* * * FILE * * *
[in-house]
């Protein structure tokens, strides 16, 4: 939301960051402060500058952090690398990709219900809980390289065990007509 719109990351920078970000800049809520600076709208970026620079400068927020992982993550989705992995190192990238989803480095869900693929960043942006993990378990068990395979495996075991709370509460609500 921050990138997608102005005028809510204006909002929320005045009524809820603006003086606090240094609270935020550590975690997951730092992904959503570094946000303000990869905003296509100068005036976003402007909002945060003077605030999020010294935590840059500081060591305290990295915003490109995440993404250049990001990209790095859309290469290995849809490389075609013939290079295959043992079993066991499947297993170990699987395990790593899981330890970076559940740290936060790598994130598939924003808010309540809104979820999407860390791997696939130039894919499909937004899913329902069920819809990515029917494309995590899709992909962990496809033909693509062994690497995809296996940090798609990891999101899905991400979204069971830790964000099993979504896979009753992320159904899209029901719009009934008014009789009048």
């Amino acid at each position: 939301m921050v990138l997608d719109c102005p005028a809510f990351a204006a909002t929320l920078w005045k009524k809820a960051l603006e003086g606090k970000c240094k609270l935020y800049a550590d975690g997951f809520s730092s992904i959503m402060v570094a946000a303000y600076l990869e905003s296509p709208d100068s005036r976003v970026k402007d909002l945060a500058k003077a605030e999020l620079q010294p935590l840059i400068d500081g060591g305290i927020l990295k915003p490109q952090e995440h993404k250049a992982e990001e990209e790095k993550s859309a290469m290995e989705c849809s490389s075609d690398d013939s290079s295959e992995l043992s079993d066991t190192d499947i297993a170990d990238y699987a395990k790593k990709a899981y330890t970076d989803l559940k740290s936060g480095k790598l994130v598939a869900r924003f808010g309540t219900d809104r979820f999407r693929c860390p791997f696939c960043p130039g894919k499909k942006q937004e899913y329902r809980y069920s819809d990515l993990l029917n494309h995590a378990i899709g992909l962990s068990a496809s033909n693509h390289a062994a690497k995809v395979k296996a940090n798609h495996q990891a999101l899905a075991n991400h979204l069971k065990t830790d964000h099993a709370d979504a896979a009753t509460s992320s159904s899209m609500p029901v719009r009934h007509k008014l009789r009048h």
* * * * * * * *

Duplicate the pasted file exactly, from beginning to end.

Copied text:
[in-house]
């Protein structure tokens, strides 16, 4: 939301960051402060500058952090690398990709219900809980390289065990007509 719109990351920078970000800049809520600076709208970026620079400068927020992982993550989705992995190192990238989803480095869900693929960043942006993990378990068990395979495996075991709370509460609500 921050990138997608102005005028809510204006909002929320005045009524809820603006003086606090240094609270935020550590975690997951730092992904959503570094946000303000990869905003296509100068005036976003402007909002945060003077605030999020010294935590840059500081060591305290990295915003490109995440993404250049990001990209790095859309290469290995849809490389075609013939290079295959043992079993066991499947297993170990699987395990790593899981330890970076559940740290936060790598994130598939924003808010309540809104979820999407860390791997696939130039894919499909937004899913329902069920819809990515029917494309995590899709992909962990496809033909693509062994690497995809296996940090798609990891999101899905991400979204069971830790964000099993979504896979009753992320159904899209029901719009009934008014009789009048």
């Amino acid at each position: 939301m921050v990138l997608d719109c102005p005028a809510f990351a204006a909002t929320l920078w005045k009524k809820a960051l603006e003086g606090k970000c240094k609270l935020y800049a550590d975690g997951f809520s730092s992904i959503m402060v570094a946000a303000y600076l990869e905003s296509p709208d100068s005036r976003v970026k402007d909002l945060a500058k003077a605030e999020l620079q010294p935590l840059i400068d500081g060591g305290i927020l990295k915003p490109q952090e995440h993404k250049a992982e990001e990209e790095k993550s859309a290469m290995e989705c849809s490389s075609d690398d013939s290079s295959e992995l043992s079993d066991t190192d499947i297993a170990d990238y699987a395990k790593k990709a899981y330890t970076d989803l559940k740290s936060g480095k790598l994130v598939a869900r924003f808010g309540t219900d809104r979820f999407r693929c860390p791997f696939c960043p130039g894919k499909k942006q937004e899913y329902r809980y069920s819809d990515l993990l029917n494309h995590a378990i899709g992909l962990s068990a496809s033909n693509h390289a062994a690497k995809v395979k296996a940090n798609h495996q990891a999101l899905a075991n991400h979204l069971k065990t830790d964000h099993a709370d979504a896979a009753t509460s992320s159904s899209m609500p029901v719009r009934h007509k008014l009789r009048h």